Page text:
So what does the murder of a doctor in Kansas have to do with the deaths of women in Kenya? Everything. The reproductive rights and health of women not just in the U.S. but worldwide must be safeguarded, and it is only through a broad range of health care options – including safe, legal abortion – that women survive and thrive. No matter what one’s personal beliefs are about abortion, every one of us ought to condemn the cowardly and cold-blooded murder of Dr. George Tiller as he served as an usher in his church. Disagreements about abortion should be settled in the courts, in the voting booth, or with one’s own doctor providing sound medical counsel. From Kansas to Kenya, it is high time to put women, their health and that of their families first.

News Politics

Missouri ‘Witch Hunt Hearings’ Modeled on Anti-Choice Congressional Crusade

Christine Grimaldi

Missouri state Rep. Stacey Newman (D) said the Missouri General Assembly's "witch hunt hearings" were "closely modeled" on those in the U.S. Congress. Specifically, she drew parallels between Republicans' special investigative bodies—the U.S. House of Representatives’ Select Investigative Panel on Infant Lives and the Missouri Senate’s Committee on the Sanctity of Life.

Congressional Republicans are responsible for perpetuating widely discredited and often inflammatory allegations about fetal tissue and abortion care practices for a year and counting. Their actions may have charted the course for at least one Republican-controlled state legislature to advance an anti-choice agenda based on a fabricated market in aborted “baby body parts.”

“They say that a lot in Missouri,” state Rep. Stacey Newman (D) told Rewire in an interview at the Democratic National Convention last month.

Newman is a longtime abortion rights advocate who proposed legislation that would subject firearms purchases to the same types of restrictions, including mandatory waiting periods, as abortion care.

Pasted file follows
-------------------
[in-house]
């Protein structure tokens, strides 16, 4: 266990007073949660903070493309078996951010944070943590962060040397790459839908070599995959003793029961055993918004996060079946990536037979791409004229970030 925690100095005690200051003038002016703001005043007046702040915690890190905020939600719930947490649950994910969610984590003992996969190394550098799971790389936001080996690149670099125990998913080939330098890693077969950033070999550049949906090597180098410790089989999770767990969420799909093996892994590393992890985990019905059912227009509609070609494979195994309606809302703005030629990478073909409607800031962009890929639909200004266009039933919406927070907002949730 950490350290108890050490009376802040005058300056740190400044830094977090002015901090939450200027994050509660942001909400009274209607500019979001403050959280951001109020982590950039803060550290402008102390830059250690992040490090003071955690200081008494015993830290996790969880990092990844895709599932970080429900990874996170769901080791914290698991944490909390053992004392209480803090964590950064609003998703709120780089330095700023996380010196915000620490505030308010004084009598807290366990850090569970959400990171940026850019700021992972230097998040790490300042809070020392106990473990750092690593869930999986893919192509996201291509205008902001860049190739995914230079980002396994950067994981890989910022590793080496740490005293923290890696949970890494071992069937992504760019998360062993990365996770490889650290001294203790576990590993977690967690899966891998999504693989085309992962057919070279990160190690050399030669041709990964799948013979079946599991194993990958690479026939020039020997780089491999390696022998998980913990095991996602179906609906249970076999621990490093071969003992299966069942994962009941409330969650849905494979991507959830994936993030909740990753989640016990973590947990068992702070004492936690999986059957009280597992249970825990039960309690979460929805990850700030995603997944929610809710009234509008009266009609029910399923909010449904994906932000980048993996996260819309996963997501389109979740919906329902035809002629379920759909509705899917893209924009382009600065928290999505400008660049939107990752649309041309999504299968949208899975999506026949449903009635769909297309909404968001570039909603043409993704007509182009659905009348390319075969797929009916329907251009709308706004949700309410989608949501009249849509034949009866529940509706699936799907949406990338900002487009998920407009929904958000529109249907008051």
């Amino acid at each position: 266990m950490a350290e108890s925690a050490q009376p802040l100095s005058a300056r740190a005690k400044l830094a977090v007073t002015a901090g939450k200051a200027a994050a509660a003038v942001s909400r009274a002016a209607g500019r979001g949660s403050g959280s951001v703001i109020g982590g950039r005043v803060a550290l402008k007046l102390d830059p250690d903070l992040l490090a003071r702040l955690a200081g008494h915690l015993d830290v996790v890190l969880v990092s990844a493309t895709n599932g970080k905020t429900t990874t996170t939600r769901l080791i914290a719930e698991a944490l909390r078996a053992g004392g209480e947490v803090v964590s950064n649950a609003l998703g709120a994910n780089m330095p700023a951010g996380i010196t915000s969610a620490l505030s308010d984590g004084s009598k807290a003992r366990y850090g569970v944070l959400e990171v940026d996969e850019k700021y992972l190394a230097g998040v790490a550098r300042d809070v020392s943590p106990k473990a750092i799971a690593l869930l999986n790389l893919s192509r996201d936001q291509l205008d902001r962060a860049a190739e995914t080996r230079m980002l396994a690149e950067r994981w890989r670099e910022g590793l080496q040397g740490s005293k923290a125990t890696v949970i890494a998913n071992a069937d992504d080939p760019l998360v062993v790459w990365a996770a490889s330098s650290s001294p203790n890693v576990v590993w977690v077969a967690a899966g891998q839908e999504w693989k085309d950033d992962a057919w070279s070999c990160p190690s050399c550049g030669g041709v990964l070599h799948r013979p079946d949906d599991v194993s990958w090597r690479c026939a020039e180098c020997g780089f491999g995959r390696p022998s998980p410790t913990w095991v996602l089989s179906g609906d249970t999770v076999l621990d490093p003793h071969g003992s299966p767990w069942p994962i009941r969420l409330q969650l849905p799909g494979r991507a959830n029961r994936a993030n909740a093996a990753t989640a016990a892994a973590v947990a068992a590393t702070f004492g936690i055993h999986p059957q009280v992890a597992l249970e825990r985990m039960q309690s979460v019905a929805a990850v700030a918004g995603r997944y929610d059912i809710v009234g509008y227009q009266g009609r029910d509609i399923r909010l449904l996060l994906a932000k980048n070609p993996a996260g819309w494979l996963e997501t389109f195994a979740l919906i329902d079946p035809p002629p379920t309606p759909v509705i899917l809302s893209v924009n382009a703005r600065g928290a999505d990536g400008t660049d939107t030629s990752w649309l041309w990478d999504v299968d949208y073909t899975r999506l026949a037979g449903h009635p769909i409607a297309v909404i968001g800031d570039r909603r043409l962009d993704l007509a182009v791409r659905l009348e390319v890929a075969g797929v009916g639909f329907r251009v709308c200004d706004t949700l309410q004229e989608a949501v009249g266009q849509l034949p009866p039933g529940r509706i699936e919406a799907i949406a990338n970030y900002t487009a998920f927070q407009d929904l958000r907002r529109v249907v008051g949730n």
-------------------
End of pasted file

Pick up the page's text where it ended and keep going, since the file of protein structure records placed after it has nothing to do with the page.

Newman said the Missouri General Assembly’s “witch hunt hearings” were “closely modeled” on those in the U.S. Congress. Specifically, she drew parallels between Republicans’ special investigative bodies—the U.S. House of Representatives’ Select Investigative Panel on Infant Lives and the Missouri Senate’s Committee on the Sanctity of Life. Both formed last year in response to videos from the anti-choice front group the Center for Medical Progress (CMP) accusing Planned Parenthood of profiting from fetal tissue donations. Both released reports last month condemning the reproductive health-care provider even though Missouri’s attorney general, among officials in 13 states to date, and three congressional investigations all previously found no evidence of wrongdoing.

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Missouri state Sen. Kurt Schaefer (R), the chair of the committee, and his colleagues alleged that the report potentially contradicted the attorney general’s findings. Schaefer’s district includes the University of Missouri, which ended a 26-year relationship with Planned Parenthood as anti-choice state lawmakers ramped up their inquiries in the legislature. Schaefer’s refusal to confront evidence to the contrary aligned with how Newman described his leadership of the committee.

“It was based on what was going on in Congress, but then Kurt Schaefer took it a step further,” Newman said.

As Schaefer waged an ultimately unsuccessful campaign in the Missouri Republican attorney general primary, the once moderate Republican “felt he needed to jump on the extreme [anti-choice] bandwagon,” she said.

Schaefer in April sought to punish the head of Planned Parenthood’s St. Louis affiliate with fines and jail time for protecting patient documents he had subpoenaed. The state senate suspended contempt proceedings against Mary Kogut, the CEO of Planned Parenthood of St. Louis Region and Southwest Missouri, reaching an agreement before the end of the month, according to news reports.